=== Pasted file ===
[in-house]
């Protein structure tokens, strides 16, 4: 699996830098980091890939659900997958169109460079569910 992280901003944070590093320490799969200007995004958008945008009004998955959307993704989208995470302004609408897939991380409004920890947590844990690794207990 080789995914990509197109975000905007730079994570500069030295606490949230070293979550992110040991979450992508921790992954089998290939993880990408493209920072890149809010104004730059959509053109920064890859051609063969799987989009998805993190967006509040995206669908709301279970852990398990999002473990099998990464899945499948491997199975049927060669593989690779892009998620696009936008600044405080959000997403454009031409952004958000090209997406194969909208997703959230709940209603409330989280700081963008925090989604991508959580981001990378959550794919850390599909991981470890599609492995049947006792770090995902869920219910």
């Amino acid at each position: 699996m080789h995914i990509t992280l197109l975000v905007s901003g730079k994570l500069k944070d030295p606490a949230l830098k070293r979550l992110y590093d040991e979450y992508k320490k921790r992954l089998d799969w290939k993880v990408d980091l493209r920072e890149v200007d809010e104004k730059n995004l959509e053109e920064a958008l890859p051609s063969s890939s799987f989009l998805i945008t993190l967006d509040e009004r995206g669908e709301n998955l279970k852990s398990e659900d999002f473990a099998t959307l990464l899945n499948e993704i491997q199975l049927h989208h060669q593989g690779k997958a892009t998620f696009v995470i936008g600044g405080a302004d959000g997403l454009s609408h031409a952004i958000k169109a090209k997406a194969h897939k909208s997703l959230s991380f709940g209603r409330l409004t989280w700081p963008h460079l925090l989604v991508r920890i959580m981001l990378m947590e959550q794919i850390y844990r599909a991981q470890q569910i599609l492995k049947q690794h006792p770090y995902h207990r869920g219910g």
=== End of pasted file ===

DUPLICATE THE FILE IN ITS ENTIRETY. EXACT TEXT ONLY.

[in-house]
């Protein structure tokens, strides 16, 4: 699996830098980091890939659900997958169109460079569910 992280901003944070590093320490799969200007995004958008945008009004998955959307993704989208995470302004609408897939991380409004920890947590844990690794207990 080789995914990509197109975000905007730079994570500069030295606490949230070293979550992110040991979450992508921790992954089998290939993880990408493209920072890149809010104004730059959509053109920064890859051609063969799987989009998805993190967006509040995206669908709301279970852990398990999002473990099998990464899945499948491997199975049927060669593989690779892009998620696009936008600044405080959000997403454009031409952004958000090209997406194969909208997703959230709940209603409330989280700081963008925090989604991508959580981001990378959550794919850390599909991981470890599609492995049947006792770090995902869920219910």
């Amino acid at each position: 699996m080789h995914i990509t992280l197109l975000v905007s901003g730079k994570l500069k944070d030295p606490a949230l830098k070293r979550l992110y590093d040991e979450y992508k320490k921790r992954l089998d799969w290939k993880v990408d980091l493209r920072e890149v200007d809010e104004k730059n995004l959509e053109e920064a958008l890859p051609s063969s890939s799987f989009l998805i945008t993190l967006d509040e009004r995206g669908e709301n998955l279970k852990s398990e659900d999002f473990a099998t959307l990464l899945n499948e993704i491997q199975l049927h989208h060669q593989g690779k997958a892009t998620f696009v995470i936008g600044g405080a302004d959000g997403l454009s609408h031409a952004i958000k169109a090209k997406a194969h897939k909208s997703l959230s991380f709940g209603r409330l409004t989280w700081p963008h460079l925090l989604v991508r920890i959580m981001l990378m947590e959550q794919i850390y844990r599909a991981q470890q569910i599609l492995k049947q690794h006792p770090y995902h207990r869920g219910g």